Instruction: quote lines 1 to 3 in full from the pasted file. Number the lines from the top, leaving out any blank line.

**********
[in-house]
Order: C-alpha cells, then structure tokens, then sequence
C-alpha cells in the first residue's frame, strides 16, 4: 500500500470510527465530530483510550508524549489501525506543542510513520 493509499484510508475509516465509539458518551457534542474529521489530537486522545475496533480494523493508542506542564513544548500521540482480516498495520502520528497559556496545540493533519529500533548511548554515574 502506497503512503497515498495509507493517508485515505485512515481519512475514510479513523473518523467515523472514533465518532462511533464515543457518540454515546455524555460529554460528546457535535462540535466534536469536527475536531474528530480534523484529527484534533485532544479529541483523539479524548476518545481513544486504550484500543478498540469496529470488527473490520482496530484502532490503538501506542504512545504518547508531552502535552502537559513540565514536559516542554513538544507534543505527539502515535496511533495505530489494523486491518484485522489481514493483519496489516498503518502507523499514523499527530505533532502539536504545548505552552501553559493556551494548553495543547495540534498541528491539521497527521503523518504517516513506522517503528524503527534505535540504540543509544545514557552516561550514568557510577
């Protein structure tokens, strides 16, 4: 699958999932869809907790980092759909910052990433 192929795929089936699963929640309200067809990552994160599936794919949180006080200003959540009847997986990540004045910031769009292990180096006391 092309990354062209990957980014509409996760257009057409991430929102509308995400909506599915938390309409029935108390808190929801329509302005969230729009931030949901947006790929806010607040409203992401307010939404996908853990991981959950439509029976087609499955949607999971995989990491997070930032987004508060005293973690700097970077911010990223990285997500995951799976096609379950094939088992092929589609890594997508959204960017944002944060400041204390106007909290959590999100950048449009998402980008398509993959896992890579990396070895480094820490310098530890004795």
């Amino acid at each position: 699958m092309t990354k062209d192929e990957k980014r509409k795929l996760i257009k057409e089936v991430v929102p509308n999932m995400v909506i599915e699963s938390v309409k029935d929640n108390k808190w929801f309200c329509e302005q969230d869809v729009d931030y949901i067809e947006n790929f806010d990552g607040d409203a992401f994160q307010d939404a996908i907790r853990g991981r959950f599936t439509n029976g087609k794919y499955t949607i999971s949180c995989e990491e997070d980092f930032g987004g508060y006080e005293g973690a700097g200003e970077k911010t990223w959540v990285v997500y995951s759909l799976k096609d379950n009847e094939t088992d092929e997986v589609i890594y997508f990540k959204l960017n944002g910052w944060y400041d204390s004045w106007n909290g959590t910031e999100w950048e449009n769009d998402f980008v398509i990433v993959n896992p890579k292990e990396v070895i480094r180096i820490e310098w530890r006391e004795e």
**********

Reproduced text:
[in-house]
Order: C-alpha cells, then structure tokens, then sequence
C-alpha cells in the first residue's frame, strides 16, 4: 500500500470510527465530530483510550508524549489501525506543542510513520 493509499484510508475509516465509539458518551457534542474529521489530537486522545475496533480494523493508542506542564513544548500521540482480516498495520502520528497559556496545540493533519529500533548511548554515574 502506497503512503497515498495509507493517508485515505485512515481519512475514510479513523473518523467515523472514533465518532462511533464515543457518540454515546455524555460529554460528546457535535462540535466534536469536527475536531474528530480534523484529527484534533485532544479529541483523539479524548476518545481513544486504550484500543478498540469496529470488527473490520482496530484502532490503538501506542504512545504518547508531552502535552502537559513540565514536559516542554513538544507534543505527539502515535496511533495505530489494523486491518484485522489481514493483519496489516498503518502507523499514523499527530505533532502539536504545548505552552501553559493556551494548553495543547495540534498541528491539521497527521503523518504517516513506522517503528524503527534505535540504540543509544545514557552516561550514568557510577